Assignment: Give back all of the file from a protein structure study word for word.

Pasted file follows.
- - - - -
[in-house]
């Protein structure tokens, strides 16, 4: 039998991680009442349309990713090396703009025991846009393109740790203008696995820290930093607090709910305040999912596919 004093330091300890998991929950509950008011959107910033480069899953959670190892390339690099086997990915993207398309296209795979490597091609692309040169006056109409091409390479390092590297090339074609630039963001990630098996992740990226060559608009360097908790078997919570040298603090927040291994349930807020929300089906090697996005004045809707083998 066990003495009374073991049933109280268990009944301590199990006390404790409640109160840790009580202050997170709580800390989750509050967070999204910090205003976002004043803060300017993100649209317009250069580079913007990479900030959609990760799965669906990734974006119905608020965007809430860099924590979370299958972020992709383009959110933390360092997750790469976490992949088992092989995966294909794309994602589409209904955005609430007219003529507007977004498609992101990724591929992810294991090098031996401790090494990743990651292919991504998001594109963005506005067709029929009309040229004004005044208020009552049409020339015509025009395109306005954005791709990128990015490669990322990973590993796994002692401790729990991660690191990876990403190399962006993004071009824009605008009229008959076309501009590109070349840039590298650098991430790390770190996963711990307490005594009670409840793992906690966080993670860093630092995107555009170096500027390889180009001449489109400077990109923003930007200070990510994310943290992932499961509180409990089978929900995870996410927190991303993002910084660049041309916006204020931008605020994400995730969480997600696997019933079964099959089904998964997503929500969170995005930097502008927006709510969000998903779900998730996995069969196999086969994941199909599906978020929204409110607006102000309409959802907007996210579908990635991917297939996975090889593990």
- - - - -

[in-house]
């Protein structure tokens, strides 16, 4: 039998991680009442349309990713090396703009025991846009393109740790203008696995820290930093607090709910305040999912596919 004093330091300890998991929950509950008011959107910033480069899953959670190892390339690099086997990915993207398309296209795979490597091609692309040169006056109409091409390479390092590297090339074609630039963001990630098996992740990226060559608009360097908790078997919570040298603090927040291994349930807020929300089906090697996005004045809707083998 066990003495009374073991049933109280268990009944301590199990006390404790409640109160840790009580202050997170709580800390989750509050967070999204910090205003976002004043803060300017993100649209317009250069580079913007990479900030959609990760799965669906990734974006119905608020965007809430860099924590979370299958972020992709383009959110933390360092997750790469976490992949088992092989995966294909794309994602589409209904955005609430007219003529507007977004498609992101990724591929992810294991090098031996401790090494990743990651292919991504998001594109963005506005067709029929009309040229004004005044208020009552049409020339015509025009395109306005954005791709990128990015490669990322990973590993796994002692401790729990991660690191990876990403190399962006993004071009824009605008009229008959076309501009590109070349840039590298650098991430790390770190996963711990307490005594009670409840793992906690966080993670860093630092995107555009170096500027390889180009001449489109400077990109923003930007200070990510994310943290992932499961509180409990089978929900995870996410927190991303993002910084660049041309916006204020931008605020994400995730969480997600696997019933079964099959089904998964997503929500969170995005930097502008927006709510969000998903779900998730996995069969196999086969994941199909599906978020929204409110607006102000309409959802907007996210579908990635991917297939996975090889593990």